"Look," he told us, "I know you have a lot to do and all ...but I want you, as soon as you can, to go back over everything, everything. See if Saddam did this. See if he's linked in any way."
I was once again taken aback, incredulous, and it showed. "But, Mr. President, al Qaeda did this."
"I know, I know, but ... see if Saddam was involved. Just look. I want to know any shred."
"Absolutely, we will look ...again." I was trying to be more respectful, more responsive. "But, you know, we have looked several times for state sponsorship of al Qaeda and not found any real linkages to Iraq. Iran plays a little, as does Pakistan, and Saudi Arabia, Yemen."
"Look into Iraq, Saddam," the President said testily and left us. Lisa Gordon-Hagerty (from the Office of Emergency Response) stared after him with her mouth hanging open.
Also on the twelth, Cheney's personal stenographer, William Safire already had the message.
The Pentagon's rebuilt fifth side should include a new Department of Pre-emption...The next attack will probably not be by a hijacked jet, for which we will belatedly prepare. More likely it will be a terrorist-purchased nuclear missile or a barrel of deadly germs dumped in a city's reservoir.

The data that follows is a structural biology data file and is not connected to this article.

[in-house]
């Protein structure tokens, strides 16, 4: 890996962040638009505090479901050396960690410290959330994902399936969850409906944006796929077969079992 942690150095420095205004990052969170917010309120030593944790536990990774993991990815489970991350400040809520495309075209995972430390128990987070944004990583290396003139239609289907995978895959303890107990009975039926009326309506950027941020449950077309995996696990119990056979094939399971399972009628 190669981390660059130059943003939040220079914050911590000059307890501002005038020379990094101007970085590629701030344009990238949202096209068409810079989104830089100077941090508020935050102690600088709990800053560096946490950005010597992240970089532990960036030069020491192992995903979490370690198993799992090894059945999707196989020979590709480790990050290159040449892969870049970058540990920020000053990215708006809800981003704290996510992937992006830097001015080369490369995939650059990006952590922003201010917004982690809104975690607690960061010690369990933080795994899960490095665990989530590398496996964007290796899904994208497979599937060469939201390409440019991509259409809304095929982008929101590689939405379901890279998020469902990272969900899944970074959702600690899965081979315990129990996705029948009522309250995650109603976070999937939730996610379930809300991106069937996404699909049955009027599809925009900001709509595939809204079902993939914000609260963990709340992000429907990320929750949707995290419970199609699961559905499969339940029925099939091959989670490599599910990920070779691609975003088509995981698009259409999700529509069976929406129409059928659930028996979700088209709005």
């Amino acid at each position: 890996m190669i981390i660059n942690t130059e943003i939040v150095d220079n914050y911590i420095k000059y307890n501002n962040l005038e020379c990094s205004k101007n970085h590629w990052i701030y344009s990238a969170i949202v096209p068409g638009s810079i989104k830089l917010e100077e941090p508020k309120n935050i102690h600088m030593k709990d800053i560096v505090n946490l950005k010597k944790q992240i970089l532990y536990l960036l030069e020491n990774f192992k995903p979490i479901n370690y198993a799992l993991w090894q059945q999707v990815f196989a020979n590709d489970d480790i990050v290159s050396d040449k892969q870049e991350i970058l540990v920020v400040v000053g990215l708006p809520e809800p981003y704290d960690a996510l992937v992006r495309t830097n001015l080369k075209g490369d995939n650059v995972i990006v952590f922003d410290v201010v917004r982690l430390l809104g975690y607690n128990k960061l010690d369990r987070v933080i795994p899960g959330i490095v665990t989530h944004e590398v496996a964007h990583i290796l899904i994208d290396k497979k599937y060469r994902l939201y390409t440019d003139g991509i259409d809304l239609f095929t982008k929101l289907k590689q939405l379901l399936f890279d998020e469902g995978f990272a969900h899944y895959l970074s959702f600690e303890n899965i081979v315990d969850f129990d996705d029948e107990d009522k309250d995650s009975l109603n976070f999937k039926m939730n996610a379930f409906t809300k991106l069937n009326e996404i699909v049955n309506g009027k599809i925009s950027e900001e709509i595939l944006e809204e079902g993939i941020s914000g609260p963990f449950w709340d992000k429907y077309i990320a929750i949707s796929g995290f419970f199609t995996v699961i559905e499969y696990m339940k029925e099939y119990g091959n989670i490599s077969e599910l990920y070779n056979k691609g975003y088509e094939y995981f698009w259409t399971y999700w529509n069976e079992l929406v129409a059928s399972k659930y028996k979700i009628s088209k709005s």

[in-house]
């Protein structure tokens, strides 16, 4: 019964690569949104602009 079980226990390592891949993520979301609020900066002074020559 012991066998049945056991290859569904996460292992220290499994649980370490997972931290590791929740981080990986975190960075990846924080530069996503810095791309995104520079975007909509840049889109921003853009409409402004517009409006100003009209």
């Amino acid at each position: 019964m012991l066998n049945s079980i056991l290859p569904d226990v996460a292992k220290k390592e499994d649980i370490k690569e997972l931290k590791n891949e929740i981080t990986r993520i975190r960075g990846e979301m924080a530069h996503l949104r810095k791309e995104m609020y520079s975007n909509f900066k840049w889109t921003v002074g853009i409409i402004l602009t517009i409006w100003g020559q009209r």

By September 24th, Safire had taken up Cheney's standard and was hard-charging against Colin Powell.
"We're looking for links" between Osama bin Laden's Al Qaeda terrorist group and Iraq's Saddam Hussein, said Colin Powell yesterday. So far, our secretary of state can see "no clear link" between bin Laden's forces in Afghanistan and the America-hater publicly laughing at our grief in Baghdad.
Powell does not want to acknowledge any evidence of sponsorship of bin Laden by Iraq because that would demand a crushing blow at an Arab state. It might limit the diplomatic convoy of consensus he is assembling, which will travel at the rate of its most grudging member.
The clear link between the terrorist in hiding and the terrorist in power can be found in Kurdistan, that northern portion of Iraq protected by U.S. and British aircraft from Saddam's savagery.
On October 22nd, Safire began linking Mohammed Atta to an Iraqi intelligence officer.
this summer's observed contacts of Al Qaeda's suicide-hijacker Mohammed Atta with Iraqi spies under diplomatic cover in Prague
And he continued an attack on Brent Scowcroft that he had begun on October 15th.